10. Let me expound on that. I have long thought that a platform like a P-3 or an S-3, equipped with LGB/JDAM weapons would be very useful in a permissive environment like Iraq or A-stan. But the Navy can’t seem to think clearly when it comes to buying aircraft. And they sure do like to retire them early. See A-6, F-14, and the aforementioned S-3.

  11. Yep the S3.
    The Navy sent an ISR Det from the last Viking Sq to Iraq last year I think.

    Too much Gerry Anderson as a kid, I guess, but I always figured the S3 could carry modules to do pretty much anything, given the ‘permissive’ environment and lack of adversary aircraft etc…

    They already had the US-3 for COD and the KS-3 for tankering, ES-3s (like miniAWACS) and AS-3s (mini-jet-Spectre) and RS-3s (miniARIES) couldn’t be that hard to make…. they might even make decent V-22 or JSOF armed escorts…. after all once you can lift mass, you can do whatever.

  12. Well, I think the Viking or the Orion would have made sense for call-CAS in Iraq, especially in a dense area like Baghdad, where they could provide imagery/ROVER support.

    But as much as I like the old Hoover, it wasn’t built for combat, and would make a pretty poor escort for MV-22s. It wasn’t built to operate in a small arms environment. An Osprey escort needs to be able to operate from the same platform, an LHA/LHD.

  13. I’m back on the subject of the A-37.
    XBrad and Scott: You can’t be serious. Nevermind that the Dragonfly was very inexpensive and did a great job. It looks like a toy.
    At least the Canberra looks like a fighter with an intimidating appearance. It’s all about teh image.

  14. It’s my belief tat BOTH the S-3 and the B-57 are perfect for the mult-purpose role in semi-permissive environments. Both have legs and good loiter, with plenty of room for electronics tgting pkgs inside and out as well as able to carry lots of ordinance of all kinds. S-3 prolly btter as littoral anti-shipping, while B-57 better dive bomber for cas/ anti-truck/armor, etc. For that matter if they had any A-26 Invader COIN airframes left THAT would be the ideal wpn for the Af!–got it all..2 engines, (which were placed such that the cockpit was HIGHLY protected) loiter time, legs, maneuverable, doesn’t need hard strips or turbo/jet level of advanced training engine maint. experienced personnel–the perfect COIN aircraft. Would pay to dig up the blue-prints and build new ones in new factory. Room to put a ton of electronics just like B-57/S-3 but can be used from unimproved forward strips unlike even turbos like the OV-10 and Super Turcano as fod not nearly the problem.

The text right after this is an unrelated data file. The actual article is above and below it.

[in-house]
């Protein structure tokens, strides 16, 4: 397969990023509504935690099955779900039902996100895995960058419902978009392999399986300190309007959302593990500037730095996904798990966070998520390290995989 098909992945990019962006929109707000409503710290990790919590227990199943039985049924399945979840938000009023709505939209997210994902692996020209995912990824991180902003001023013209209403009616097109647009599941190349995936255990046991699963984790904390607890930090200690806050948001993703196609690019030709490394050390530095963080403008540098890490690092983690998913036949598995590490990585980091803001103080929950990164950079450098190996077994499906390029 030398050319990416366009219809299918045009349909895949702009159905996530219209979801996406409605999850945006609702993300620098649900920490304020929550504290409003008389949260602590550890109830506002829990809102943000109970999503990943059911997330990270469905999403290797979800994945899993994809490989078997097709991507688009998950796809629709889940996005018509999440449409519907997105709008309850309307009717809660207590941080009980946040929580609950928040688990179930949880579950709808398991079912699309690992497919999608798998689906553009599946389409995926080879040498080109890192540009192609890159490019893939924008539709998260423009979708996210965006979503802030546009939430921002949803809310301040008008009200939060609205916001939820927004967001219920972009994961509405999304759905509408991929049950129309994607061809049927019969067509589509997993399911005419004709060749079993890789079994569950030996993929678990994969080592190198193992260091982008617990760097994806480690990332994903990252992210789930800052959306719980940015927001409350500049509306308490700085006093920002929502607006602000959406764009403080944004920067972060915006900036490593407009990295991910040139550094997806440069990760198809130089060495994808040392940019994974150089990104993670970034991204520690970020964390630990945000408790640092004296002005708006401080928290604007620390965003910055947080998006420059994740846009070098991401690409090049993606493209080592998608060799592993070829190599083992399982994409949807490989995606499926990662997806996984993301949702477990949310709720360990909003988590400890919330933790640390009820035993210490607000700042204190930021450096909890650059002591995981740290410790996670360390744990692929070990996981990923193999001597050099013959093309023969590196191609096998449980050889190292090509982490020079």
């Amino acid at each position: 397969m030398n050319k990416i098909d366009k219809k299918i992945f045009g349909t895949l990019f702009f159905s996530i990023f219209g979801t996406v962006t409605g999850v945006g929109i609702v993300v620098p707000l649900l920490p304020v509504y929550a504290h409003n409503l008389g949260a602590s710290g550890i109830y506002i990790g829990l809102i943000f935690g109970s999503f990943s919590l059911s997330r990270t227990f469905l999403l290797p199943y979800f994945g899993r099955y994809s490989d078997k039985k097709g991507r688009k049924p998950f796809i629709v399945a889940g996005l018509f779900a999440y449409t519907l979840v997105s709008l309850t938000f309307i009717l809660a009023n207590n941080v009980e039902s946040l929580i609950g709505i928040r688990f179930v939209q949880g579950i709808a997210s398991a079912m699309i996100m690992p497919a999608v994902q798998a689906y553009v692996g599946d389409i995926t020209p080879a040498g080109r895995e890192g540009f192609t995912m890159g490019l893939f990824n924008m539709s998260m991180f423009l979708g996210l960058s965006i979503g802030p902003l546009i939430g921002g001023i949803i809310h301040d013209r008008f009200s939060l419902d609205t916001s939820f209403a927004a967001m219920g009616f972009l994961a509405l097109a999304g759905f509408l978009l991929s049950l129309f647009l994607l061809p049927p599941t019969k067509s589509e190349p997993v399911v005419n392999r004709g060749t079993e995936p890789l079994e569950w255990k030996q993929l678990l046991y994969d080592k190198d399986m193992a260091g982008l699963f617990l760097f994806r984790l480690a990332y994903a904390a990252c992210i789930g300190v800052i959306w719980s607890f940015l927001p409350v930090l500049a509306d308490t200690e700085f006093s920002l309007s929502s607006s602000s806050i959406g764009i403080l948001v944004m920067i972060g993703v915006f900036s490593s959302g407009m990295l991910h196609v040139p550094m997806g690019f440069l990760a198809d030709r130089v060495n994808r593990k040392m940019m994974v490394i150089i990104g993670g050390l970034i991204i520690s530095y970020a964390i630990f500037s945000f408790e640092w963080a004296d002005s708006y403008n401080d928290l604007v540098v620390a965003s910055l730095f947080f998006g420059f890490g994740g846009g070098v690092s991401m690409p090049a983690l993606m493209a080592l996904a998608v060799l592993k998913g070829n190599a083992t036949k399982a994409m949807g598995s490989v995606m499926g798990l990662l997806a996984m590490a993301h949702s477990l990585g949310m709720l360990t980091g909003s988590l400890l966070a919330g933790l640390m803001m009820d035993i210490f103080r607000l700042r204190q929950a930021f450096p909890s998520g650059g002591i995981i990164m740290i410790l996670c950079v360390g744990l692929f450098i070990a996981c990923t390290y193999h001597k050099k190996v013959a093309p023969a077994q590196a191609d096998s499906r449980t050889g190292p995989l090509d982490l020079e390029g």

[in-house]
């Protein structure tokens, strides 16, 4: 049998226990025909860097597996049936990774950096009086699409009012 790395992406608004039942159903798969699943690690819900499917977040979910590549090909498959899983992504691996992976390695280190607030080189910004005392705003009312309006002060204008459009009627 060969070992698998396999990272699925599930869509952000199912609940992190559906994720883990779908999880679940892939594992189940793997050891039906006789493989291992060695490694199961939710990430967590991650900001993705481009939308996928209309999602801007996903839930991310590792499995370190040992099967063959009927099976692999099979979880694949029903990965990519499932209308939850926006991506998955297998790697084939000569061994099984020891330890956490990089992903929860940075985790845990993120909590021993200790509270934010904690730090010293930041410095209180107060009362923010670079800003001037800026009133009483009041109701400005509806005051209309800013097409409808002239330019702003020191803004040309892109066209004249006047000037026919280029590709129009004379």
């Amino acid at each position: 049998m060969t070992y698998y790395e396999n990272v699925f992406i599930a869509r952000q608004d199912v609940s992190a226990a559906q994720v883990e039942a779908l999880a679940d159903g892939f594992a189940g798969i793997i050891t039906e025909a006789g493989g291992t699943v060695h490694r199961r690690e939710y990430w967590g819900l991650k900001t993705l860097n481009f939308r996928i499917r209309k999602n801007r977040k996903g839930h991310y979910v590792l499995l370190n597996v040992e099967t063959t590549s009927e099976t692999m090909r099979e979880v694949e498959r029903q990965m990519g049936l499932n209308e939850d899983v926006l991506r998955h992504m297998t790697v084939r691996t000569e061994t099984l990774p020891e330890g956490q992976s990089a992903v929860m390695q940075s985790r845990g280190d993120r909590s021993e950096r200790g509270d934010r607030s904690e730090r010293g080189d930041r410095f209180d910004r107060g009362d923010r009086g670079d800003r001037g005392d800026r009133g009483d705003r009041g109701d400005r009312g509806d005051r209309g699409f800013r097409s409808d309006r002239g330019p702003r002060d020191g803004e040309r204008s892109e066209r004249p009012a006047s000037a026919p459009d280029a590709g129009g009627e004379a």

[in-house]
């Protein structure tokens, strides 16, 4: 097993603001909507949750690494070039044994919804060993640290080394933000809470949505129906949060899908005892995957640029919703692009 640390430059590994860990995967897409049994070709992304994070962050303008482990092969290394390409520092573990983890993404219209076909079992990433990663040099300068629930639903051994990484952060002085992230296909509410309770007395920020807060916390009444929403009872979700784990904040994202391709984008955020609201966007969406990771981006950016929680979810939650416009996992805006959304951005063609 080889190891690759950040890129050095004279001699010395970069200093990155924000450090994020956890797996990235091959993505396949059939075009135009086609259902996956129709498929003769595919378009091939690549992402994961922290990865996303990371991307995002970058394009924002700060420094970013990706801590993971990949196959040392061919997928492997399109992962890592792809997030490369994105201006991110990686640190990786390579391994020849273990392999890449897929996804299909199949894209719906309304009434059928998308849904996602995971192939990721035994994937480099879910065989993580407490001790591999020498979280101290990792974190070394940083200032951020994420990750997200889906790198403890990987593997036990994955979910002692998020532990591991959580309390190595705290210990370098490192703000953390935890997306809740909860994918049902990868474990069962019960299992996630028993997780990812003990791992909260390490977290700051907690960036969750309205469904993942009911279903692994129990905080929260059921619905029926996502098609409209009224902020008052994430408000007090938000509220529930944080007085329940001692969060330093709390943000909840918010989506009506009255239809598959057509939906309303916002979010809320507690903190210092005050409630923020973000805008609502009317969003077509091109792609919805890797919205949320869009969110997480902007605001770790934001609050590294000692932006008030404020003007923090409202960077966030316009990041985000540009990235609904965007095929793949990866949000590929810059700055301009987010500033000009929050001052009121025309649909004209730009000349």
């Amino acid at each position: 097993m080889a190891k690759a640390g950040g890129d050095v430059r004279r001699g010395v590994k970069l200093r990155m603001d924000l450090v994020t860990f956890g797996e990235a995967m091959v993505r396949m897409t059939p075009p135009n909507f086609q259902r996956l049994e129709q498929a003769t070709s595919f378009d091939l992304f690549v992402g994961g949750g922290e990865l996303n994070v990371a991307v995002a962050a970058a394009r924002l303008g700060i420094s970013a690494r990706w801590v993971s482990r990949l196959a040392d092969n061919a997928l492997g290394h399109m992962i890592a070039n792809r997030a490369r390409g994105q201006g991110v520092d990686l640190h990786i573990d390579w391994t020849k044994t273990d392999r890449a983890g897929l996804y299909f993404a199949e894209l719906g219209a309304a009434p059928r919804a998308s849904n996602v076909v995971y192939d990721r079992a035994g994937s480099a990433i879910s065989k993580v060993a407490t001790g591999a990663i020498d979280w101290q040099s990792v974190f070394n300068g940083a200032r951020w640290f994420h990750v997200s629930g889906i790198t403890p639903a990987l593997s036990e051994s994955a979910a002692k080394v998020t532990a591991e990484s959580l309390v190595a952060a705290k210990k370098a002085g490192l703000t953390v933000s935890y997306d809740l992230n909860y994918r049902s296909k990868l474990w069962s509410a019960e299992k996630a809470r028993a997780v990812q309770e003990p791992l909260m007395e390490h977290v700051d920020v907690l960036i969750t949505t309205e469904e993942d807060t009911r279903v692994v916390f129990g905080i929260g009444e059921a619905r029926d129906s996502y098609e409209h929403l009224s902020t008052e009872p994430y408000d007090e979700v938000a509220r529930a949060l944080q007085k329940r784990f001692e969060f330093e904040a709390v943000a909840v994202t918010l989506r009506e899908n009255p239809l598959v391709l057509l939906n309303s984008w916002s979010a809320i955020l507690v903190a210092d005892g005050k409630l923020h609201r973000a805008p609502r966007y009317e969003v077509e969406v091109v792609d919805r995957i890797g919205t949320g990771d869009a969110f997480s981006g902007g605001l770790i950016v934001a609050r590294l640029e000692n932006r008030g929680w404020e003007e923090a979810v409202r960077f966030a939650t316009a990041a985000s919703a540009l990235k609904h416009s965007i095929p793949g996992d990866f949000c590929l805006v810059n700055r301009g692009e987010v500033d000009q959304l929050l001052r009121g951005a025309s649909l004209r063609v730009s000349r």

Hell, if *I* were El Cid I’d fund ’em all–there’s a needed niche for each, when one thinks about it.

  15. And what do you mean the B-57G was ugly!? Dressed up in night-fighter black it looked like a giant BAT, Cool.

    (PS: RAAF B-57s were based at DaNang but moved to Phan Rang prior to my arrival. But one RAAF B-57 driver came up to DaNang visiting old friends and I ended up sharing “a few” drinks with him. They flew the old side-by-side seating original model. Was interesting guy to talk to…..the RAAF in those days was DEFINITELY a more loosey-goosey outfit than the button-down collar, corporate USAF! Probably more akin to the WWII AAF…didn’t need official “signed” orders–in the RAAF an officer’s word was good enough to authorize movement–until he ran into USAF enlisted types at the C-130 pax terminal who demanded written orders to manifest him. LOL. First time he had heard of such a thing–that an enlisted could tell an officer what he could or couldn’t do! The entire concept was utterly foreign to him! Like I said, not the *American* Air Force!

  16. Last time I checked, the Brits were still operating a Canberra PR.9.

    I wouldn’t say dig up the B-57 (and certainly not the B-26- the R-2800 was a hell of an engine, but not as easy to work on as you may seem to recall- plus hauling avgas out to the theater, when EVERYTHING else runs on JP-8 would be a pain).

    I just think that it was stupid to get rid of the S-3 when it was still a very viable and useful airframe. How hard would a software upgrade to allow JDAM use have been? I’m fairly certain some had ROVER before they retired. And now instead, we’re using Superbugs for tanking and SSSC.

    Now, if I were designing the PERFECT LAARA for A-stan, I’d probably go something in the range of an A-1, updated to turboprop (with a backseater, like a lot of the AD-4s had) but I don’t live in a perfect world.